Blizzard Doubles Down, Says It Will Continue to Silence Players on ‘Official Channels’October 27, 2019
After days of internal and external protests, pressure from U.S. senators, players, and human rights organizations, Blizzard has finally addressed why it suspended and revoked prize money from a Hearthstone player who expressed support for Hong Kong protesters last weekend.
The statement, attributed to Blizzard Entertainment president J. Allen Brack, says that it will return prize money to the player, but makes clear that it sticks by its decision to ban him for supporting Hong Kong protesters and that it will do the same to any players or shout casters who do the same in the future. The letter addresses none of the concerns raised earlier Friday by digital rights organization Access Now, which said in no uncertain terms that Blizzard’s censorship of Ng Wai Chung (known as “Blitzchung” on Hearthstone) is an international human rights issue.
Brack says Blizzard will return prize money to Chung, and that it will reduce his yearlong ban to six months, because he didn’t cheat during the tournament: “But playing fair also includes appropriate pre-and post-match conduct, especially when a player accepts recognition for winning in a broadcast,” Brack wrote. “There is a consequence for taking the conversation away from the purpose of the event and disrupting or derailing the broadcast.”
Brack evoked similar language to that used by the NFL about protesting players. Don’t kneel. Stick to sports. Don’t be a distraction.
“Over the weekend, blitzchung used his segment to make a statement about the situation in Hong Kong—in violation of rules he acknowledged and understood, and this is why we took action,” Brack wrote. “Every Voice Matters, and we strongly encourage everyone in our community to share their viewpoints in the many places available to express themselves. However, the official broadcast needs to be about the tournament and to be a place where all are welcome. In support of that, we want to keep the official channels focused on the game.”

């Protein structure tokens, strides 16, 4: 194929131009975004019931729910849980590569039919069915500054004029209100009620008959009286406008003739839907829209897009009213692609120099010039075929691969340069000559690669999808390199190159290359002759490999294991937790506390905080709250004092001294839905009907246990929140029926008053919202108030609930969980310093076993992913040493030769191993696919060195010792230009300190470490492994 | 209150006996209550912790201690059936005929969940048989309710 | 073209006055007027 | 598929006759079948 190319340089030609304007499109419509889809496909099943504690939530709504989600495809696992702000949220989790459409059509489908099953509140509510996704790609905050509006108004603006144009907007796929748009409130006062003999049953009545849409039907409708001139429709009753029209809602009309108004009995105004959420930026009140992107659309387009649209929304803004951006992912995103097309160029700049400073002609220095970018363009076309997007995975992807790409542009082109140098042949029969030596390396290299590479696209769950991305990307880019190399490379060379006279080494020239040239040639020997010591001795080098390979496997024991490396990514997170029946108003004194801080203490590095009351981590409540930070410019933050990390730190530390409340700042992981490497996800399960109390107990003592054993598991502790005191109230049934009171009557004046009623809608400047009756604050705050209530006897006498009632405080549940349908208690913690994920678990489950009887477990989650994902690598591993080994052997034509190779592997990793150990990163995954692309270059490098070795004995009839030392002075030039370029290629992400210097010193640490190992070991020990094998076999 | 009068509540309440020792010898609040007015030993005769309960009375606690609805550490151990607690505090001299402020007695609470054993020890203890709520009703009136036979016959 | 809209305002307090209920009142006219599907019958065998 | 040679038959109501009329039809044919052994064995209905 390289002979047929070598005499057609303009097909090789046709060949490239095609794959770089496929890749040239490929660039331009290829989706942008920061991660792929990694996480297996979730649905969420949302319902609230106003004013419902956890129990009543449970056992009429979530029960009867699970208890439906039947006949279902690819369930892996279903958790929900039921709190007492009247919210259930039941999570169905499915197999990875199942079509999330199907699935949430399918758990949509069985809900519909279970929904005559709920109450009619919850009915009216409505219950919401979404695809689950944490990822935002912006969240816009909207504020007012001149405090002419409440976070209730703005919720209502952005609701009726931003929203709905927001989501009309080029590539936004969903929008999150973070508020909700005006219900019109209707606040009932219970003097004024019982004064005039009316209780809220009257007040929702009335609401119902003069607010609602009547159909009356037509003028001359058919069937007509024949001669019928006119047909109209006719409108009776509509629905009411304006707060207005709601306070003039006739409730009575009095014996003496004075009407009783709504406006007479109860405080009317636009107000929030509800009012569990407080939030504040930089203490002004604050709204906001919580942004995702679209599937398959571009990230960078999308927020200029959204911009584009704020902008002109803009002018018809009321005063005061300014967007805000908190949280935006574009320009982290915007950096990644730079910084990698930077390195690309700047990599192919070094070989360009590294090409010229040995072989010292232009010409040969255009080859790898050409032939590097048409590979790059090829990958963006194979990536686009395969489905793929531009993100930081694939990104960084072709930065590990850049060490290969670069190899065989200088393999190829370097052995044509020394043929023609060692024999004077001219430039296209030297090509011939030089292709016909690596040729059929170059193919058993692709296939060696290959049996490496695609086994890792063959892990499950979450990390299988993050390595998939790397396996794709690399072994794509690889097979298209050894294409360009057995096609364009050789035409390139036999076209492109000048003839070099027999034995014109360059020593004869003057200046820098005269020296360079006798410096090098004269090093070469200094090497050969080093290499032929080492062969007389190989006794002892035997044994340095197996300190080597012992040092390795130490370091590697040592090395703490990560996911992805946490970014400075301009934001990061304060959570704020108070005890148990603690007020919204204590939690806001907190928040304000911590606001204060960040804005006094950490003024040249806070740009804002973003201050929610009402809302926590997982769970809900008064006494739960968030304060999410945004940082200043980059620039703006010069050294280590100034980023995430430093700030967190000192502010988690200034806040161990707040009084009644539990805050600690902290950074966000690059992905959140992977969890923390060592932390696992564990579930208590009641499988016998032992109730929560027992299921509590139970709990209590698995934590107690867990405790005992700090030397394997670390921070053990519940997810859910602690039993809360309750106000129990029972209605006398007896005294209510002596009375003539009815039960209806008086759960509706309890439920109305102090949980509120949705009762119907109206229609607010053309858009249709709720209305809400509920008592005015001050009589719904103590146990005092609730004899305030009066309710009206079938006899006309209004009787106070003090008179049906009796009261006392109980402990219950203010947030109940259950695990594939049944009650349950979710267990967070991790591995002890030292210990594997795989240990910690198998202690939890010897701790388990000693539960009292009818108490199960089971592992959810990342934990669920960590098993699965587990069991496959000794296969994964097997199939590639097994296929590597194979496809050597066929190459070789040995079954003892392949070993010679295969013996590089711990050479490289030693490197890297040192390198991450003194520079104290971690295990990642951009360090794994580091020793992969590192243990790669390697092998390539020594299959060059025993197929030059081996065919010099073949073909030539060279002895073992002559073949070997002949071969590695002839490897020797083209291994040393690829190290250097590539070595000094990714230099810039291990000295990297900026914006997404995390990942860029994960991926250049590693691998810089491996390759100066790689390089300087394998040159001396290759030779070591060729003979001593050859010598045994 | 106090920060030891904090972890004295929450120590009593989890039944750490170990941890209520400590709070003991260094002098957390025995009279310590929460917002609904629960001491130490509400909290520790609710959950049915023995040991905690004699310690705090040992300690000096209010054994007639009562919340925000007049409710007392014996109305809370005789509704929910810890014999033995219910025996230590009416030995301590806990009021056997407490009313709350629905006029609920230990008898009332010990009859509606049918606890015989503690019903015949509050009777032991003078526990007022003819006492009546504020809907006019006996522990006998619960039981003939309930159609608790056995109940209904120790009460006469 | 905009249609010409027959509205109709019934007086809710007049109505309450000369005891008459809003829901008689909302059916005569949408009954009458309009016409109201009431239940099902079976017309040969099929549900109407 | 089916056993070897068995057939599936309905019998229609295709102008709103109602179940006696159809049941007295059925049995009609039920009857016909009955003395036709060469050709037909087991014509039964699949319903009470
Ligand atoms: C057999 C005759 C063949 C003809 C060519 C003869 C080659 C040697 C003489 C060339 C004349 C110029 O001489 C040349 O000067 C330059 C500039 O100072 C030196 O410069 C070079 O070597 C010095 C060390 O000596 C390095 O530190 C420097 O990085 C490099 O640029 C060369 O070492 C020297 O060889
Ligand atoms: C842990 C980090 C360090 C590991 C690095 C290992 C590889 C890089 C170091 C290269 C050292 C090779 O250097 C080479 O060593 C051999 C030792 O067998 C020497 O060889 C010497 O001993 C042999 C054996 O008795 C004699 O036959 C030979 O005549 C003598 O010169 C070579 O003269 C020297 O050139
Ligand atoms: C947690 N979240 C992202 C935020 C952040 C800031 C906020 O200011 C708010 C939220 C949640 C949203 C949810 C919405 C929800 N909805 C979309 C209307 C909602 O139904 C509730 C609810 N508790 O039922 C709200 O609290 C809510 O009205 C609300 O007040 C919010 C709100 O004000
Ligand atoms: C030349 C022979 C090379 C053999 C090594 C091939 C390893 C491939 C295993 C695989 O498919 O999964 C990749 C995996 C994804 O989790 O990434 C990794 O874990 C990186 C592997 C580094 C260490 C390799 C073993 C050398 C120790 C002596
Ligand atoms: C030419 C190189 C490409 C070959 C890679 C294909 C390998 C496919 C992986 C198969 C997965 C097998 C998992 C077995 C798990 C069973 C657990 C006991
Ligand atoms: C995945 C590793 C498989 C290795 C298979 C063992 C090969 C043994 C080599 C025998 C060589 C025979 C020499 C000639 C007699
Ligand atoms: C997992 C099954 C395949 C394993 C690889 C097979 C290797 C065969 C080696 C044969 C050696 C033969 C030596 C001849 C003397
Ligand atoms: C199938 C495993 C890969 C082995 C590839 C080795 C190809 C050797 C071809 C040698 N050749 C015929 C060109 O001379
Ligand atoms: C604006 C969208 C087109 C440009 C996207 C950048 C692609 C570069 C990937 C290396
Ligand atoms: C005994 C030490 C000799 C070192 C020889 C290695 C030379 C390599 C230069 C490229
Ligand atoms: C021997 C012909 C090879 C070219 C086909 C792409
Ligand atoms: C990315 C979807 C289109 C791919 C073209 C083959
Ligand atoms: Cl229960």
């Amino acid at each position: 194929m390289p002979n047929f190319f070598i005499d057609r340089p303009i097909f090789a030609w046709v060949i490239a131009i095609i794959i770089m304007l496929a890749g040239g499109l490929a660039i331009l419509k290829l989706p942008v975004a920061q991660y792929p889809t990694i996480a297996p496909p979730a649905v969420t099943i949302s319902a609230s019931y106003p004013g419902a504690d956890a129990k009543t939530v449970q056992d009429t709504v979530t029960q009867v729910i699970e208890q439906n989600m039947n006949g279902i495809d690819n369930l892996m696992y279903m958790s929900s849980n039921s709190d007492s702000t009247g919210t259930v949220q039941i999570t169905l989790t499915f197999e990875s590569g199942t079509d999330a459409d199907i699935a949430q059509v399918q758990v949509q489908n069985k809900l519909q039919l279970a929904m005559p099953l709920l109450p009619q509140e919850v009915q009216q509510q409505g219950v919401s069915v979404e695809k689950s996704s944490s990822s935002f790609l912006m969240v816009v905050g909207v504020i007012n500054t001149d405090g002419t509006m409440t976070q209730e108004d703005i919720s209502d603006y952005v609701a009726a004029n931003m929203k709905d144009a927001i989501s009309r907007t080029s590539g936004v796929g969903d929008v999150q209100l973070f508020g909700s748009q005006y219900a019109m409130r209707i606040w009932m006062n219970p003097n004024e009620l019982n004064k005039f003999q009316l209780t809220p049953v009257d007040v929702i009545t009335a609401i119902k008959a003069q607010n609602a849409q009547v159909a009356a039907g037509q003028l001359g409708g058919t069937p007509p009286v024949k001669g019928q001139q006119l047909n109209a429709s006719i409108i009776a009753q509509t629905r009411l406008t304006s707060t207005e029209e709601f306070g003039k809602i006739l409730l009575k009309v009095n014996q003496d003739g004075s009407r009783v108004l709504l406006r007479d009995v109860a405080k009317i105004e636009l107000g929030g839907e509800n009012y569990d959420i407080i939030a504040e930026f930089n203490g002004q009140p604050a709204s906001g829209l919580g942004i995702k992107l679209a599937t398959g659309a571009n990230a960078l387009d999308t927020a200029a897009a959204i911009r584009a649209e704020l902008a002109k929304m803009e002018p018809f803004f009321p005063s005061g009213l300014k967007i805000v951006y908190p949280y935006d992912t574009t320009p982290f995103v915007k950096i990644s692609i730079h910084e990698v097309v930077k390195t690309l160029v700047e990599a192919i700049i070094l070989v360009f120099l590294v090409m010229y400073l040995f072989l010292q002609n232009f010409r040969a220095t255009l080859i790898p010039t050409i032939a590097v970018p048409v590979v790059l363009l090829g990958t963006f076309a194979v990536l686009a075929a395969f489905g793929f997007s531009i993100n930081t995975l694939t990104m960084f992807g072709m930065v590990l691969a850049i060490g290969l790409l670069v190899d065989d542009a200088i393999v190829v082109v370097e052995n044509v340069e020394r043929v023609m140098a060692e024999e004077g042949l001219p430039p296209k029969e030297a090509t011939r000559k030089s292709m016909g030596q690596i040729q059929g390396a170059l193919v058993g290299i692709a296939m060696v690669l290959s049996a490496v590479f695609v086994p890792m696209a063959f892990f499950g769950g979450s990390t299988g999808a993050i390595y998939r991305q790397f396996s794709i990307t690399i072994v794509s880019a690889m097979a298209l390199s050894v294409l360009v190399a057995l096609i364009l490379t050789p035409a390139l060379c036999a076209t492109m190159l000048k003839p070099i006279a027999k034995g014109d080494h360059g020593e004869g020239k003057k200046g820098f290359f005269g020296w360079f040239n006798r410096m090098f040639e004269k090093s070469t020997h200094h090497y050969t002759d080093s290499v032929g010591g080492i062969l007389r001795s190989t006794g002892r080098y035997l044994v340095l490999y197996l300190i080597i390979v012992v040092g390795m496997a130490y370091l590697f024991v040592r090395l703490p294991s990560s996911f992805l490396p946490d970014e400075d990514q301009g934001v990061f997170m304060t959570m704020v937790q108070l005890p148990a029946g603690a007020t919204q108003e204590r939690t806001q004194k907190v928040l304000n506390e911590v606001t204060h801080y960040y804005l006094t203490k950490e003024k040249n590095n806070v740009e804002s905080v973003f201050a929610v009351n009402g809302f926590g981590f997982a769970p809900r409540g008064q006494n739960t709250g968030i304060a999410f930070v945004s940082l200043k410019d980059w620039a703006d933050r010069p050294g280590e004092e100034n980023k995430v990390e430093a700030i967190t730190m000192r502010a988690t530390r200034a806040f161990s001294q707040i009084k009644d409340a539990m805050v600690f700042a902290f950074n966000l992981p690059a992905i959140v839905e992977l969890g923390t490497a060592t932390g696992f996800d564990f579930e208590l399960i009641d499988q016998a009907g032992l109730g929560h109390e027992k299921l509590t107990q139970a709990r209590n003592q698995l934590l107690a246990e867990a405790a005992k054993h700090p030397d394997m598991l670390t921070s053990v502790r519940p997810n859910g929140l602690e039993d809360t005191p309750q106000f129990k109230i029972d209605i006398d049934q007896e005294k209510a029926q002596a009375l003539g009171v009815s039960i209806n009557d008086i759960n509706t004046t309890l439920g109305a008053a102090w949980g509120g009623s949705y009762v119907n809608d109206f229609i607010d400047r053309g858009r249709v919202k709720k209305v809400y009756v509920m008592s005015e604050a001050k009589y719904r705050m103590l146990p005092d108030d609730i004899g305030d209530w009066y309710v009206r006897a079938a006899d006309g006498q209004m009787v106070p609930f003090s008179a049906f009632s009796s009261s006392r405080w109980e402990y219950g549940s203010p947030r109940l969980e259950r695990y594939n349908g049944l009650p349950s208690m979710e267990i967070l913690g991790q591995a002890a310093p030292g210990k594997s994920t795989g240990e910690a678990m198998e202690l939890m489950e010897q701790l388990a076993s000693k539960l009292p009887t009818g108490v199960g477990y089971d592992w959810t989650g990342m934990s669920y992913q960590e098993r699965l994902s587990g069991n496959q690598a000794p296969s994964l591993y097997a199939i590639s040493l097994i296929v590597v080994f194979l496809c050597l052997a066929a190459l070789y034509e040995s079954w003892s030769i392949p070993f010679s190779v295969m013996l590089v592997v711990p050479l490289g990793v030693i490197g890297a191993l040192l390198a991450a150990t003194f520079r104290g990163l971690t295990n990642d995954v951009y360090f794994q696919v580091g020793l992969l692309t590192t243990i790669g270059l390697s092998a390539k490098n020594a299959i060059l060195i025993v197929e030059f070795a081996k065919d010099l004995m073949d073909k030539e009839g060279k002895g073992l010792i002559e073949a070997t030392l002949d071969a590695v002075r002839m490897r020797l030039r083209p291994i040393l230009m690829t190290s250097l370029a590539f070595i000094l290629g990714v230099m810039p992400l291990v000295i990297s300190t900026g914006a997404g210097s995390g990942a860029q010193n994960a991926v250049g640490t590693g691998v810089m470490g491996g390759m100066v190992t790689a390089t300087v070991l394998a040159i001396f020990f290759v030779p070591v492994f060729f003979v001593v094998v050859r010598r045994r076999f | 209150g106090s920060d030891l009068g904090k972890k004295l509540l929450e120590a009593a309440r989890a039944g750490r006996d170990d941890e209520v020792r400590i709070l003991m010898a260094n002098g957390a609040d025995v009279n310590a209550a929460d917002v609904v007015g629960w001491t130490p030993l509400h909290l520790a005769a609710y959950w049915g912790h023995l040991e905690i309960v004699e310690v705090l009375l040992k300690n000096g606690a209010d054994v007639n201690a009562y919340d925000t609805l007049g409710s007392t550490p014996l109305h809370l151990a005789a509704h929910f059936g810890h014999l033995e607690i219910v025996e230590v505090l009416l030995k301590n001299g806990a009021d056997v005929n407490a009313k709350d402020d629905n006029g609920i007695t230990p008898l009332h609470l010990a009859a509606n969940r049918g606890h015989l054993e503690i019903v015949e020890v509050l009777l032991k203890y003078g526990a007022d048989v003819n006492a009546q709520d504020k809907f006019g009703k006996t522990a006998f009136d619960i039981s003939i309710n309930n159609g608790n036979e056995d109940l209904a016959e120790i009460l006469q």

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Brack goes on to say that Chung wasn’t banned for supporting Hong Kong; that he was banned for saying anything that doesn’t focus on the game.
“Part of Thinking Globally, Leading Responsibly, and Every Voice Matters is recognizing that we have players and fans in almost every country in the world. Our goal is to help players connect in areas of commonality, like their passion for our games, and create a sense of shared community. The specific views expressed by blitzchung were NOT a factor in the decision we made. I want to be clear: our relationships in China had no influence on our decision,” he wrote. “If this had been the opposing viewpoint delivered in the same divisive and deliberate way, we would have felt and acted the same.”
This idea that corporations like Blizzard (and Riot Games, which announced Friday that it would not tolerate political speech at a tournament this weekend) believe that “every voice matters” but refuse to allow players to actually use their voices for anything other than promoting the health of the video games they own is, of course, hypocritical. According to Access Now, a nonprofit group that has fought censorship and authoritarianism and advocated for digital rights all over the world, it’s not only hypocritical, it’s a human rights issue.
“By penalizing a player for speaking up in support of protesters exercising their right to freedom of expression as well as assembly and association, Blizzard demonstrates a lack of respect for the human rights of its users,” Access Now wrote in an open letter published earlier Friday.
At this point, there’s not an easy way for Blizzard to clean up this mess, and Brack’s statement surely won’t be enough. Players have continued to protest Blizzard both online and at its campus in Irvine, California. Employees have been protesting on its campus. And a mass protest is planned for next month’s BlizzCon.
A request for additional clarification from Blizzard about what types of speech it will allow and what types of speech it won’t was not immediately returned.